•  27
    Color constancy: Phenomenal or projective?
    with Adam J. Reeves and Kinjiro Amano
    Perception and Psychophysics 70 219-228. 2008.
    Naive observers viewed a sequence of colored Mondrian patterns, simulated on a color monitor. Each pattern was presented twice in succession, first under one daylight illuminant with a correlated color temperature of either 16,000 or 4,000 K and then under the other, to test for color constancy. The observers compared the central square of the pattern across illuminants, either rating it for sameness of material appearance or sameness of hue and saturation or judging an objective property—that i…Read more
  •  21
    Small changes in daylight in the environment can produce large changes in reflected light, even over short intervals of time. Do these changes limit the visual recognition of surfaces by their colour? To address this question, information-theoretic methods were used to estimate computationally the maximum number of surfaces in a sample that can be identified as the same after an interval. Scene data were taken from successive hyperspectral radiance images. With no illumination change, the averag…Read more
  •  482
    Color Constancy
    Vision Research 51 674-700. 2011.
    A quarter of a century ago, the first systematic behavioral experiments were performed to clarify the nature of color constancy—the effect whereby the perceived color of a surface remains constant despite changes in the spectrum of the illumination. At about the same time, new models of color constancy appeared, along with physiological data on cortical mechanisms and photographic colorimetric measurements of natural scenes. Since then, as this review shows, there have been many advances. The th…Read more
  •  1409
    Does colour constancy exist?
    Trends in Cognitive Sciences 7 (10): 439-443. 2003.
    For a stable visual world, the colours of objects should appear the same under different lights. This property of colour constancy has been assumed to be fundamental to vision, and many experimental attempts have been made to quantify it. I contend here, however, that the usual methods of measurement are either too coarse or concentrate not on colour constancy itself, but on other, complementary aspects of scene perception. Whether colour constancy exists other than in nominal terms remains uncl…Read more
  •  3
    Why do strawberries look red? Natural colour constancy in retina and cortex
    with T. Vladusich and F. W. Cornelissen
    In Robert Schwartz (ed.), Perception, Blackwell. pp. 23-23. 2004.
    Colour constancy refers to the ability to extract information about surface colours independently of illumination conditions. A ripe strawberry, for example, appears the same red when viewed under a blue sky or a reddish sunset. Since Land's pioneering work, discussion has centred on the issue whether colour constancy is achieved primarily in the retina or visual cortex. Recently, the debate has shifted to a consideration of the constraints imposed by various psychophysical tasks and instruction…Read more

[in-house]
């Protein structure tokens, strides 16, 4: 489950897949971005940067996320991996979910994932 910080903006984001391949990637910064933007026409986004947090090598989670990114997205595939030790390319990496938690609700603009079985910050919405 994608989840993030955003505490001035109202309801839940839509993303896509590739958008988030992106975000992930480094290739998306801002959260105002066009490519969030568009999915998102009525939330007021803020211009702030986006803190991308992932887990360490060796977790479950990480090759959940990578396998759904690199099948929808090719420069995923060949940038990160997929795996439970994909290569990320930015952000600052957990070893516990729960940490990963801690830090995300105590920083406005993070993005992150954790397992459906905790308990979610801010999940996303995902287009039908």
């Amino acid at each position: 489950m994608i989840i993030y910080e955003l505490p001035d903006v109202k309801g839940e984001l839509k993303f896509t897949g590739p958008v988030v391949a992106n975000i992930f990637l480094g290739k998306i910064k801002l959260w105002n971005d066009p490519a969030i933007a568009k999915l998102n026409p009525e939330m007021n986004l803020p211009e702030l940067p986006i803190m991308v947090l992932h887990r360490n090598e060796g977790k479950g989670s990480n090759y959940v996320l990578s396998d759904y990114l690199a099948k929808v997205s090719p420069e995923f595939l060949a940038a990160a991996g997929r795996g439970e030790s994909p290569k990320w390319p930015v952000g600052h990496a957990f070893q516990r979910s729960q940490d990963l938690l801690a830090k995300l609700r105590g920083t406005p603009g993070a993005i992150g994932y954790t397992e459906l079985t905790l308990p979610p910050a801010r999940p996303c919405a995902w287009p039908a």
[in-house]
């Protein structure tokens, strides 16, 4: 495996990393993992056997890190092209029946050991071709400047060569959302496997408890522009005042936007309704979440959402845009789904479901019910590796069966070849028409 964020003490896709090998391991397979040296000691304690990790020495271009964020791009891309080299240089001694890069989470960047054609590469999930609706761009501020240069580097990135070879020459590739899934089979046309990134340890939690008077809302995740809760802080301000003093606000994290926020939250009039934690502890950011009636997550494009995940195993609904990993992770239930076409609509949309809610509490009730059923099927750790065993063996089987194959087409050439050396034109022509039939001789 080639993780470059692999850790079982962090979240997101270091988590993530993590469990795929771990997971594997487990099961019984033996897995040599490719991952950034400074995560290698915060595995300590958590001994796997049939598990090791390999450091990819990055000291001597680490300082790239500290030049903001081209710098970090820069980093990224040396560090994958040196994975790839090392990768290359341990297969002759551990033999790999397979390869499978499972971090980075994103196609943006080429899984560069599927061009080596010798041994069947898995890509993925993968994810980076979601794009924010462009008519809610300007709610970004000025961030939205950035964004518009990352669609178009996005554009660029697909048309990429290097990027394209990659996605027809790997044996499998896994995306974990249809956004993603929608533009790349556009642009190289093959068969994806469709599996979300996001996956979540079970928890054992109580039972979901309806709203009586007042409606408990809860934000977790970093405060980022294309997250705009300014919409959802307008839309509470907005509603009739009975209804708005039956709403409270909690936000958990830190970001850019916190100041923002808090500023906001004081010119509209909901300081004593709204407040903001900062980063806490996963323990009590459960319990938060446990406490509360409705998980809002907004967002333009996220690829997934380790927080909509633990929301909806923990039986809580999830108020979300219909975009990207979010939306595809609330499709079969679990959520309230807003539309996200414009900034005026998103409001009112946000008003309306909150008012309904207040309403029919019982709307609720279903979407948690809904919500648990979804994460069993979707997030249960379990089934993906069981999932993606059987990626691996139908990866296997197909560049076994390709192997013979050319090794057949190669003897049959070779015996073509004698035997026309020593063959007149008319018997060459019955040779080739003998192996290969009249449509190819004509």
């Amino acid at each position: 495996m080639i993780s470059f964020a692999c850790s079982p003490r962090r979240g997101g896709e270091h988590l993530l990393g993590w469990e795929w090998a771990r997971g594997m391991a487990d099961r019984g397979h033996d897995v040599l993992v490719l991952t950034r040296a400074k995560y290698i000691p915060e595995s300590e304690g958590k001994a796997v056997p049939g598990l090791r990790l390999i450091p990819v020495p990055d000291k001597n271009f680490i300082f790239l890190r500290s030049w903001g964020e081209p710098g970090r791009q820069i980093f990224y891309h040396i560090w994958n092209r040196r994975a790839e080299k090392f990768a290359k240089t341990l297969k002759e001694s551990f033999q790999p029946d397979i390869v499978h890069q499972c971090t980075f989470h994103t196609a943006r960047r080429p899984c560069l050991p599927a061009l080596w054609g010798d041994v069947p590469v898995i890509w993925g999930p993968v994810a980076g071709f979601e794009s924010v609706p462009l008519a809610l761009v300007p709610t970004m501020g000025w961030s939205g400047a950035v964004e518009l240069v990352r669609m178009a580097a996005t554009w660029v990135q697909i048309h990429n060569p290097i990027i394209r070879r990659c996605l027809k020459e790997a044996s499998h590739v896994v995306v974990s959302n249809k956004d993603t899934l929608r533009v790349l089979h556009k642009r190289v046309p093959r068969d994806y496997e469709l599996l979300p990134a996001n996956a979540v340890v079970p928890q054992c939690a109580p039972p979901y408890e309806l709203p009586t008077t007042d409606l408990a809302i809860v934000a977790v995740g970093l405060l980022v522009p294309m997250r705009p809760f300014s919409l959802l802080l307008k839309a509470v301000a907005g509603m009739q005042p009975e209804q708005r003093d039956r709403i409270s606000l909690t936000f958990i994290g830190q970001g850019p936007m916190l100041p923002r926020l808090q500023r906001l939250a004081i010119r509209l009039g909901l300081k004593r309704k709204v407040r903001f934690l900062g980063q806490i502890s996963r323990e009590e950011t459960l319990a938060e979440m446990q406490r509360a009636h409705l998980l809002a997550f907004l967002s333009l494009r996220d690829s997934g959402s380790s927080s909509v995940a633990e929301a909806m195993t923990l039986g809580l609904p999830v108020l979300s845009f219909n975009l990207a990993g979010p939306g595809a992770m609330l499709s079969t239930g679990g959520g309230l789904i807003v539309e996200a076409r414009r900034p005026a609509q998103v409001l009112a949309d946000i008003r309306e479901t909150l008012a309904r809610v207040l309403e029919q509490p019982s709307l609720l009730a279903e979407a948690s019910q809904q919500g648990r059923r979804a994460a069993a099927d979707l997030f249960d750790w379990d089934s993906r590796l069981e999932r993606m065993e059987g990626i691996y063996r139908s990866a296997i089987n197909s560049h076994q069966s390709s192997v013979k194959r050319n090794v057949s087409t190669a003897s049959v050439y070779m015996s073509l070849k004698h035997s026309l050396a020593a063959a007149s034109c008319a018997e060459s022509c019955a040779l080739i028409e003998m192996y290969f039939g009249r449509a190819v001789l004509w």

•  11
    Variation of surface-colour judgments in natural scenes
    with K. Amano and S. M. C. Nascimento
    In Robert Schwartz (ed.), Perception, Blackwell. pp. 65-65. 2004.
  •  3
    Variation of red-green dichromats' colour constancy in natural scenes
    with R. C. Baraas, K. Amano, and S. M. C. Nascimento
    In Robert Schwartz (ed.), Perception, Blackwell. pp. 44-44. 2004.
    The aim of this study was to test red - green dichromats' ability to discriminate between illuminant and surface-reflectance changes in natural scenes. Stimuli were simulations of natural scenes presented on a colour monitor with 10-bit resolution per gun. The natural scenes were obtained with a fast hyperspectral imaging system. Six different scenes (including rocks, foliage, and buildings) were tested. In each trial, two images were presented in sequence, each for 1 s, with no interval. The im…Read more
  •  24
    Shepard's analysis of how shape, motion, and color are perceptually represented can be generalized. Apparent motion and shape may be associated with a group of spatial transformations, accounting for rigid and plastic motion, and perceived object color may be associated with a group of illuminant transformations, accounting for the discriminability of surface-reflectance changes and illuminant changes beyond daylight. The phenomenological and mathematical parallels between these perceptual domai…Read more
  •  6
    Qualitative cues in the discrimination of affine-transformed minimal patterns
    with Helja T. Kukkonen, Jonathan R. Wood, Johan Wagemans, and Luc Van Gool
    In Enrique Villanueva (ed.), Perception, Ridgeview. pp. 195-206. 1996.
    An important factor in judging whether two retinal images arise from the same object viewed from different positions may be the presence of certain properties or cues that are 'qualitative invariants' with respect to the natural transformations, particularly affine transformations, associated with changes in viewpoint. To test whether observers use certain affine qualitative cues such as concavity, convexity, collinearity, and parallelism of the image elements, a 'same-different' discrimination …Read more